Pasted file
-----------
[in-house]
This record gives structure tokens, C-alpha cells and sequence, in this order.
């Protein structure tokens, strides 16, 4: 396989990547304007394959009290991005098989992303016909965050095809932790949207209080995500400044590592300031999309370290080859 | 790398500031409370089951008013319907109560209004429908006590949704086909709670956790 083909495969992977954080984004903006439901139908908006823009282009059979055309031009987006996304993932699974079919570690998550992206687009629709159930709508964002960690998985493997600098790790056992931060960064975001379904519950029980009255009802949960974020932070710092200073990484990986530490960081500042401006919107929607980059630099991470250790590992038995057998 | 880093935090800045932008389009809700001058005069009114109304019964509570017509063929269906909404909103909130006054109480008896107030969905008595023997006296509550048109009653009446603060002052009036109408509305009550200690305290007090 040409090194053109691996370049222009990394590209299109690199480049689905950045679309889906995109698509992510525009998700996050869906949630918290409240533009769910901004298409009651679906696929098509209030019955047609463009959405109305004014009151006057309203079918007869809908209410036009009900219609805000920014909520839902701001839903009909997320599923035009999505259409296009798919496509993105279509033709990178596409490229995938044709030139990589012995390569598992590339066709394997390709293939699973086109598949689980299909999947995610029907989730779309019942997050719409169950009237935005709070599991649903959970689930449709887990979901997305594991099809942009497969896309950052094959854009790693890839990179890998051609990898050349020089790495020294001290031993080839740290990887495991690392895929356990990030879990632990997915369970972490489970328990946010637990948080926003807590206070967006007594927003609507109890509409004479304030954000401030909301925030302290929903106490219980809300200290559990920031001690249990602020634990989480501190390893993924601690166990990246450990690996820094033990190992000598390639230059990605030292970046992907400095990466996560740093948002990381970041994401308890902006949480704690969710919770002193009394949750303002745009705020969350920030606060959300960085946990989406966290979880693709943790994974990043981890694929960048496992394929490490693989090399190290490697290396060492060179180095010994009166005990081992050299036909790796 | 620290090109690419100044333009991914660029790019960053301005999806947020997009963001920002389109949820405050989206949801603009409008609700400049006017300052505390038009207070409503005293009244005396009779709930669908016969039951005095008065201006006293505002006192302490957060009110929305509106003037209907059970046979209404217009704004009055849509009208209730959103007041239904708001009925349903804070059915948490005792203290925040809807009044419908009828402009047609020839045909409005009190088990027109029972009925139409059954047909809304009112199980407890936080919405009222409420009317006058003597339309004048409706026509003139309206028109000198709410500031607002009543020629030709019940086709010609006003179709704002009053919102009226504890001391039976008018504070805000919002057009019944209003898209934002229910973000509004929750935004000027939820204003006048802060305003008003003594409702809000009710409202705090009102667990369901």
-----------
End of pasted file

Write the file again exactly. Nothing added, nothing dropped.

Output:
[in-house]
This record gives structure tokens, C-alpha cells and sequence, in this order.
């Protein structure tokens, strides 16, 4: 396989990547304007394959009290991005098989992303016909965050095809932790949207209080995500400044590592300031999309370290080859 | 790398500031409370089951008013319907109560209004429908006590949704086909709670956790 083909495969992977954080984004903006439901139908908006823009282009059979055309031009987006996304993932699974079919570690998550992206687009629709159930709508964002960690998985493997600098790790056992931060960064975001379904519950029980009255009802949960974020932070710092200073990484990986530490960081500042401006919107929607980059630099991470250790590992038995057998 | 880093935090800045932008389009809700001058005069009114109304019964509570017509063929269906909404909103909130006054109480008896107030969905008595023997006296509550048109009653009446603060002052009036109408509305009550200690305290007090 040409090194053109691996370049222009990394590209299109690199480049689905950045679309889906995109698509992510525009998700996050869906949630918290409240533009769910901004298409009651679906696929098509209030019955047609463009959405109305004014009151006057309203079918007869809908209410036009009900219609805000920014909520839902701001839903009909997320599923035009999505259409296009798919496509993105279509033709990178596409490229995938044709030139990589012995390569598992590339066709394997390709293939699973086109598949689980299909999947995610029907989730779309019942997050719409169950009237935005709070599991649903959970689930449709887990979901997305594991099809942009497969896309950052094959854009790693890839990179890998051609990898050349020089790495020294001290031993080839740290990887495991690392895929356990990030879990632990997915369970972490489970328990946010637990948080926003807590206070967006007594927003609507109890509409004479304030954000401030909301925030302290929903106490219980809300200290559990920031001690249990602020634990989480501190390893993924601690166990990246450990690996820094033990190992000598390639230059990605030292970046992907400095990466996560740093948002990381970041994401308890902006949480704690969710919770002193009394949750303002745009705020969350920030606060959300960085946990989406966290979880693709943790994974990043981890694929960048496992394929490490693989090399190290490697290396060492060179180095010994009166005990081992050299036909790796 | 620290090109690419100044333009991914660029790019960053301005999806947020997009963001920002389109949820405050989206949801603009409008609700400049006017300052505390038009207070409503005293009244005396009779709930669908016969039951005095008065201006006293505002006192302490957060009110929305509106003037209907059970046979209404217009704004009055849509009208209730959103007041239904708001009925349903804070059915948490005792203290925040809807009044419908009828402009047609020839045909409005009190088990027109029972009925139409059954047909809304009112199980407890936080919405009222409420009317006058003597339309004048409706026509003139309206028109000198709410500031607002009543020629030709019940086709010609006003179709704002009053919102009226504890001391039976008018504070805000919002057009019944209003898209934002229910973000509004929750935004000027939820204003006048802060305003008003003594409702809000009710409202705090009102667990369901």